Archive for November, 2010

When is customer service not necessary?

November 10, 2010

 I’ve been increasingly frustrated by 2 particular companies over the the last month. No matter how I approach them they have no desire to deliver any level of decent customer service. In fact their customer interactions are in direct conflict with anything I’ve ever learnt about how to retain or gain customers.
I was in Heathrow airport on Sunday, being re-directed as if I was completely incompetent by rude staff that just couldnt care less to a desk that couldn’t be arsed to check us in or even whether we got on the right plane when the penny dropped. It actually didn’t matter whether I got decent customer service or not – I’d still use that airline & so would the majority of others experiencing the same horrendous level of service. Therefore there is absolutely no point in them bothering to encourage decent service or rewarding even smiling at the customers. Travelling is incredibly stressful and not something that the majority do on a regular basis – so to enter an arena where those that could help are not motivated to do so adds to the pressure. Consequently all the insignificant things start to matter – the que at security; someone trying to get infront; being first to board the plan; gaining enough space in the overhead locker; too many people in too small a place….. it becomes self perpetuating. Next time you travel you are now already anticipating it will be stressful, funnily enough it is.
Customer service should be an integral part of how we want to treat other people, regardless of the industry that we are working in. There will always be people who are doing jobs that are unpleasant or have rules that have to be followed – common courtesy costs nothing. But the disappointing fact is that if we are not encouraged to be pleasant to peopl we will just not bother. Does it really take more energy to smile and be pleasant than to be miserable and rude? I don’t know, because I am determined to go out of my way to smile, whatever the situation and however I am treated. For example
Airline employee  (hand on my luggage trolley & staring in a fairly manacing manner) – “Don’t use that que, the sign indicates your airline, but I didn’t put out the sign, my job is to tell you to move across the airport, que up twice again and then jump up and down on one leg.”
Me (big smile and lots of eye contact) ” My apologies for being completely incompetent and able to read. Thank you so much for your helpful and informative manner.”

Well made me smile anyway!

The other company that are the butt of my frustrations have just lost a large volume of business from our company, our UK firm and 2 of our major clients. I wonder how that was instigated? Spookily enough, their level of desire to deliver great customer service reached new heights 30mins after they lost the business this afternoon. I don’t value doing business in this way, but I will always make sure my teams’ are treated in the right respectful way – you only cross me once!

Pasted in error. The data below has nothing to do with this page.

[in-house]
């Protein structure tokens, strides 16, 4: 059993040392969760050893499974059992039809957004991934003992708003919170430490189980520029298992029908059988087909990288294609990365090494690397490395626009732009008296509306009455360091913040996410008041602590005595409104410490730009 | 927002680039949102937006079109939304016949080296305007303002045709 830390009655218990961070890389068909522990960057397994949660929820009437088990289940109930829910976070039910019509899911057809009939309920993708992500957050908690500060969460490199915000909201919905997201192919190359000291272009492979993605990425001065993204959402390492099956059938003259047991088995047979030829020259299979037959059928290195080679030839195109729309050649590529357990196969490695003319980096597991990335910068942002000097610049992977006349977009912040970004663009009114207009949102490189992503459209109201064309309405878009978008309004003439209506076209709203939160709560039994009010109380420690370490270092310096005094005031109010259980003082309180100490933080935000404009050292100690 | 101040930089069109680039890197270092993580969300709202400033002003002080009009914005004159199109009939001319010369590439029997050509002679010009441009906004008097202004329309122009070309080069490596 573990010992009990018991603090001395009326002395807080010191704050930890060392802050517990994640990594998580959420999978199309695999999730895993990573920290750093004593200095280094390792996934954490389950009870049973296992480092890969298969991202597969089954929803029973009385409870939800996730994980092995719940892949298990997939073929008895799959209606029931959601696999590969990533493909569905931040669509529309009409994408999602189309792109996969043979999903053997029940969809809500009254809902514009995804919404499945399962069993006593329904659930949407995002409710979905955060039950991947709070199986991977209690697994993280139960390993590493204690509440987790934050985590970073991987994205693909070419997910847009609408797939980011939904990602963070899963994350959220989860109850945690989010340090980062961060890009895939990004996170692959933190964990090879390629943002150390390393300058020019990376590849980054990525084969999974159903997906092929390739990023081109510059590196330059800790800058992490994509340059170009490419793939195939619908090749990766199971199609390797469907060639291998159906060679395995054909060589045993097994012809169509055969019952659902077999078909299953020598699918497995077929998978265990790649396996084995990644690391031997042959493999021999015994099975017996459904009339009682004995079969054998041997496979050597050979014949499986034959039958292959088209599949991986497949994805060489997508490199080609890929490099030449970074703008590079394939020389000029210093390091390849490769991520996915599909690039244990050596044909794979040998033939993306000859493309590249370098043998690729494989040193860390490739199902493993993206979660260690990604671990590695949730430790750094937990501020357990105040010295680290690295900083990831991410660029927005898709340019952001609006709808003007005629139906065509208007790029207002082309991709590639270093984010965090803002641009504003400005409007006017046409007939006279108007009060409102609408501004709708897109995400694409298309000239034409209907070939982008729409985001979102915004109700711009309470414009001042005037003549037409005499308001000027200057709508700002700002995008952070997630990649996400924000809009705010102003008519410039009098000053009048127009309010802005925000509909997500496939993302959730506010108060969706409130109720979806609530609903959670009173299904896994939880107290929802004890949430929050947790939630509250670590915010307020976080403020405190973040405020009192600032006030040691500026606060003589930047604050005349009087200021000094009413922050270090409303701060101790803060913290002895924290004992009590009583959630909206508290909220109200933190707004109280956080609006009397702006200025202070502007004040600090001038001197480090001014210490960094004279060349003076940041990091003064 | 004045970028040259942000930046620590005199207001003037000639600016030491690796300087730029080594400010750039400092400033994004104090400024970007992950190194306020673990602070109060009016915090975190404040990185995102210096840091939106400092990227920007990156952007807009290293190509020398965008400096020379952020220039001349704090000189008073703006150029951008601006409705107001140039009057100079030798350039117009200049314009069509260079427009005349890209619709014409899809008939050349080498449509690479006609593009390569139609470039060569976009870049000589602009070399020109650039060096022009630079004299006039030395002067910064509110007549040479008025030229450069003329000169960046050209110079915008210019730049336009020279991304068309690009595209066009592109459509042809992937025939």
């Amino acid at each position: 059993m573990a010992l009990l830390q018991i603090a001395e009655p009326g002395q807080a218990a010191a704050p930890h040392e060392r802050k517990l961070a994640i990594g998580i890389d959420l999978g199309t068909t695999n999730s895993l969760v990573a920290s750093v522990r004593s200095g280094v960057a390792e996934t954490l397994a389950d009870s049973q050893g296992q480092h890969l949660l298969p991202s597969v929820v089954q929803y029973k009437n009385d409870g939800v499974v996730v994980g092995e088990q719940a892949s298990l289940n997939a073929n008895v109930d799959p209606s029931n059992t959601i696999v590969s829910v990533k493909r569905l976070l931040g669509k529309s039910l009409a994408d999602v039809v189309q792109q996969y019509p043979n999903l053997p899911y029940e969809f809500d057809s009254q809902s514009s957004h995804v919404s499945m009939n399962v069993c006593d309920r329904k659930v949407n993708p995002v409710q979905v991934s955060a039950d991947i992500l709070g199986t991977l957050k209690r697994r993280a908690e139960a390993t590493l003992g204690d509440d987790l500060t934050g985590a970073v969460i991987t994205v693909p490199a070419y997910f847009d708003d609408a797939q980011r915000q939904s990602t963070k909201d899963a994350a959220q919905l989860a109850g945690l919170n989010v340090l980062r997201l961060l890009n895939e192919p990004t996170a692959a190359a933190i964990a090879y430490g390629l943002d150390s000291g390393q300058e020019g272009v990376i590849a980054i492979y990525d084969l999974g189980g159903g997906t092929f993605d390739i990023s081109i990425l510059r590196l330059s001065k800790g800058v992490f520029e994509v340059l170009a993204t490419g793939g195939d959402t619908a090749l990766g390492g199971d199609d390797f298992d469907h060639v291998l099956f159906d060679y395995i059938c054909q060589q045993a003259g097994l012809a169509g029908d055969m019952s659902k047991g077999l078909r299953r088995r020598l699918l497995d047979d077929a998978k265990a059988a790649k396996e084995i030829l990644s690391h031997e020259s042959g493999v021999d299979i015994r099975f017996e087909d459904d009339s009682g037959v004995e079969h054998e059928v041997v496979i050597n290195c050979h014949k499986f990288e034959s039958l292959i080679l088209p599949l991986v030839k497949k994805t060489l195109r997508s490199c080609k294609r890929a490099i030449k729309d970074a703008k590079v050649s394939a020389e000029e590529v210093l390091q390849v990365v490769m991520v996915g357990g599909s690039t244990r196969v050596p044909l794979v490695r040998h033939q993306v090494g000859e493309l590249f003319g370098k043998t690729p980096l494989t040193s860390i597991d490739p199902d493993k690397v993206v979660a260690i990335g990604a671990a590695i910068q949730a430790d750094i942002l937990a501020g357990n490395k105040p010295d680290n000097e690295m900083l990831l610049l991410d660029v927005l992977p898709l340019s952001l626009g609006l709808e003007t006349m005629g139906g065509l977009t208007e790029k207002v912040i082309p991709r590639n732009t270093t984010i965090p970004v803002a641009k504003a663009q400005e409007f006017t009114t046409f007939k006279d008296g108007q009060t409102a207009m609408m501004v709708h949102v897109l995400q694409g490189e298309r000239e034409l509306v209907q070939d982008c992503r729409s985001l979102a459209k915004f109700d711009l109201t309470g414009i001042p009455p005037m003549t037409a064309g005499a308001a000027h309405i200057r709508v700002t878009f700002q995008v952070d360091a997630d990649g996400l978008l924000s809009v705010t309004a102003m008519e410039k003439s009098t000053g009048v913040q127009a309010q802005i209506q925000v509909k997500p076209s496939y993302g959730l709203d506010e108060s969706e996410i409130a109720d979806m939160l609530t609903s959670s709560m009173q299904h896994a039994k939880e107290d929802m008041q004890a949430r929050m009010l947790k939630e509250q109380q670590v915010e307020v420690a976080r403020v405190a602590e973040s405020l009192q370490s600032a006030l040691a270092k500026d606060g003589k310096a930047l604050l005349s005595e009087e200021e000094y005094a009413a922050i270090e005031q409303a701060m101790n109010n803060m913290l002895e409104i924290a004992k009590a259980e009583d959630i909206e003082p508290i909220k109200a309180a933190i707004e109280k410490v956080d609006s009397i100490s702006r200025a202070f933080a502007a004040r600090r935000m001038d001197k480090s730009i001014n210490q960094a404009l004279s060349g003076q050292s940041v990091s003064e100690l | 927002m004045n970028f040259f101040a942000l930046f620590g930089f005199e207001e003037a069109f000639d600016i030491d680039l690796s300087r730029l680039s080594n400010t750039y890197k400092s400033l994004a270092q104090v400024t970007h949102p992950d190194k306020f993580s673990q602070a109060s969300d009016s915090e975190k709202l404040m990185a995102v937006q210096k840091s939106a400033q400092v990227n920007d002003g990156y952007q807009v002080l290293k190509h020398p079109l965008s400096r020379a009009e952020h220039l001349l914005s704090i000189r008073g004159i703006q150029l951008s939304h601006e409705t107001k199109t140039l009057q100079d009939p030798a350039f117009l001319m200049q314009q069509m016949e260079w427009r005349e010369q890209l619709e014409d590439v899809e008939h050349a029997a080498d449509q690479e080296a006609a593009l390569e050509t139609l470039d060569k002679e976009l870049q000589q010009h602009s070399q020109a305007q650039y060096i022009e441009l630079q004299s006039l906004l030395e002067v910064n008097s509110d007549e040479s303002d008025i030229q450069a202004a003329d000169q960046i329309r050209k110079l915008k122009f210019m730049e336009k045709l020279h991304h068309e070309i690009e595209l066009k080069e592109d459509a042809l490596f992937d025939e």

The Cultural Difference!

November 5, 2010

 

I’ve been back in the UK for a few days this week, working from the UK office down in Somerset. It has made a nice change, although I have missed my Swedish team quite alot. There are big cultural differences between the 2 countries, despite all Swedes speaking English. But, when you’re living there, you don’t realise how different things really are. Attitudes in Sweden are so much more can do – every challenge I have thrown at them, or the business has thrown at them has just been dealt with – minimal fuss and no moaning. Every curve ball has been caught and thrown back at hit the target 90% of the time. In the UK we seem much more reticent to get on with it. Everything has to be discussed, thought through, had a meeting over and then re-discussed before action taken. There are pros and cons to both ways of approaching things, although my default behaviour is to always get on with it. To be fair that behaviour has gotten me into trouble lots and lots of times, however it has also given me some fantastic experiences that I may not have done, had I not got on with it. As I have said before the Swedes always stop for lunch, adding a full hour off to your day. However it has yet to feel that we do less work because of it. Although I am realising that maybe this can do attitude enables us to have a proper lunch break and just not spend so much time thinking things through?!

One of the other major differences is that the Swedes take things much more literally. For example, when I rang my landlady to say the electric had gone in the apartment, her response was “But I am now at work” the inference being that she was at work and was not going to be able to deal with it  until she returned home that evening. Obviously we had a conversation about how that wasn’t an acceptable timescale, but my point remains. This also tends to resolve issues more quickly and people are quite accepting of the literal state of affairs. It minimises debate on things and certainly stops all the gossiping around the water cooler. Personally I find it quite refreshing, whether it will lead to problems remains to be seen. I’ll let you know.